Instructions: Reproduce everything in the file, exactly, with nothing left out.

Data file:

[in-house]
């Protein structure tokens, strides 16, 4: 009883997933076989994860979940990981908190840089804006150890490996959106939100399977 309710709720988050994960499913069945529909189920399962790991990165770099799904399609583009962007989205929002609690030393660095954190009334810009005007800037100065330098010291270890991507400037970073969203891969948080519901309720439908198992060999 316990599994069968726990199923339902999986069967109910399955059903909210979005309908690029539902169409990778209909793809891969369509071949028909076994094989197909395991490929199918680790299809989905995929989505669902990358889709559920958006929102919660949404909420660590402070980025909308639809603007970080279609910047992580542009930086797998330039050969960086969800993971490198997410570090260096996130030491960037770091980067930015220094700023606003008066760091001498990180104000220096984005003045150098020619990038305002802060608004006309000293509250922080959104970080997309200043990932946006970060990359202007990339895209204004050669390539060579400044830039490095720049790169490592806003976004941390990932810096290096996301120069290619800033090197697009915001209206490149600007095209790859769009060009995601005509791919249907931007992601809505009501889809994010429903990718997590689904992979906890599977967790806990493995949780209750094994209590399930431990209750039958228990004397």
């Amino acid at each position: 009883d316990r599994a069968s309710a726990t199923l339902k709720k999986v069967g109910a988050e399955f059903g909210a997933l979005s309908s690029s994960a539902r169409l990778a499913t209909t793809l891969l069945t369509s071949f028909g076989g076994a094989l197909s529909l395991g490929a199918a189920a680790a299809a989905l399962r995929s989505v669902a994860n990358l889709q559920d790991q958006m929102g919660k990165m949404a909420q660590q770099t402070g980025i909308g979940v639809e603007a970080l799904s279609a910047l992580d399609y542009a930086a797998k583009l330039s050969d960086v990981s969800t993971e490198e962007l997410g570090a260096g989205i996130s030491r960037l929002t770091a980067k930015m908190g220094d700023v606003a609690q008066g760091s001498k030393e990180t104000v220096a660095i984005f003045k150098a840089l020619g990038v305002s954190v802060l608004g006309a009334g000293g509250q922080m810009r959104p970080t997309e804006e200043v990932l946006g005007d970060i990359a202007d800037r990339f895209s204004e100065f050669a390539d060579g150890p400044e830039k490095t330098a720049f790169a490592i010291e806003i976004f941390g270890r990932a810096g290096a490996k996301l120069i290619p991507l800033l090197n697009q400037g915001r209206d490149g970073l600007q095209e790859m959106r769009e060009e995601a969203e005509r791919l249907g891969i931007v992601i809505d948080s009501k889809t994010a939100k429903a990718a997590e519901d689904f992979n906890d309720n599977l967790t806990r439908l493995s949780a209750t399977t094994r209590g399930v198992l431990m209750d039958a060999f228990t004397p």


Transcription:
[in-house]
């Protein structure tokens, strides 16, 4: 009883997933076989994860979940990981908190840089804006150890490996959106939100399977 309710709720988050994960499913069945529909189920399962790991990165770099799904399609583009962007989205929002609690030393660095954190009334810009005007800037100065330098010291270890991507400037970073969203891969948080519901309720439908198992060999 316990599994069968726990199923339902999986069967109910399955059903909210979005309908690029539902169409990778209909793809891969369509071949028909076994094989197909395991490929199918680790299809989905995929989505669902990358889709559920958006929102919660949404909420660590402070980025909308639809603007970080279609910047992580542009930086797998330039050969960086969800993971490198997410570090260096996130030491960037770091980067930015220094700023606003008066760091001498990180104000220096984005003045150098020619990038305002802060608004006309000293509250922080959104970080997309200043990932946006970060990359202007990339895209204004050669390539060579400044830039490095720049790169490592806003976004941390990932810096290096996301120069290619800033090197697009915001209206490149600007095209790859769009060009995601005509791919249907931007992601809505009501889809994010429903990718997590689904992979906890599977967790806990493995949780209750094994209590399930431990209750039958228990004397």
């Amino acid at each position: 009883d316990r599994a069968s309710a726990t199923l339902k709720k999986v069967g109910a988050e399955f059903g909210a997933l979005s309908s690029s994960a539902r169409l990778a499913t209909t793809l891969l069945t369509s071949f028909g076989g076994a094989l197909s529909l395991g490929a199918a189920a680790a299809a989905l399962r995929s989505v669902a994860n990358l889709q559920d790991q958006m929102g919660k990165m949404a909420q660590q770099t402070g980025i909308g979940v639809e603007a970080l799904s279609a910047l992580d399609y542009a930086a797998k583009l330039s050969d960086v990981s969800t993971e490198e962007l997410g570090a260096g989205i996130s030491r960037l929002t770091a980067k930015m908190g220094d700023v606003a609690q008066g760091s001498k030393e990180t104000v220096a660095i984005f003045k150098a840089l020619g990038v305002s954190v802060l608004g006309a009334g000293g509250q922080m810009r959104p970080t997309e804006e200043v990932l946006g005007d970060i990359a202007d800037r990339f895209s204004e100065f050669a390539d060579g150890p400044e830039k490095t330098a720049f790169a490592i010291e806003i976004f941390g270890r990932a810096g290096a490996k996301l120069i290619p991507l800033l090197n697009q400037g915001r209206d490149g970073l600007q095209e790859m959106r769009e060009e995601a969203e005509r791919l249907g891969i931007v992601i809505d948080s009501k889809t994010a939100k429903a990718a997590e519901d689904f992979n906890d309720n599977l967790t806990r439908l493995s949780a209750t399977t094994r209590g399930v198992l431990m209750d039958a060999f228990t004397p």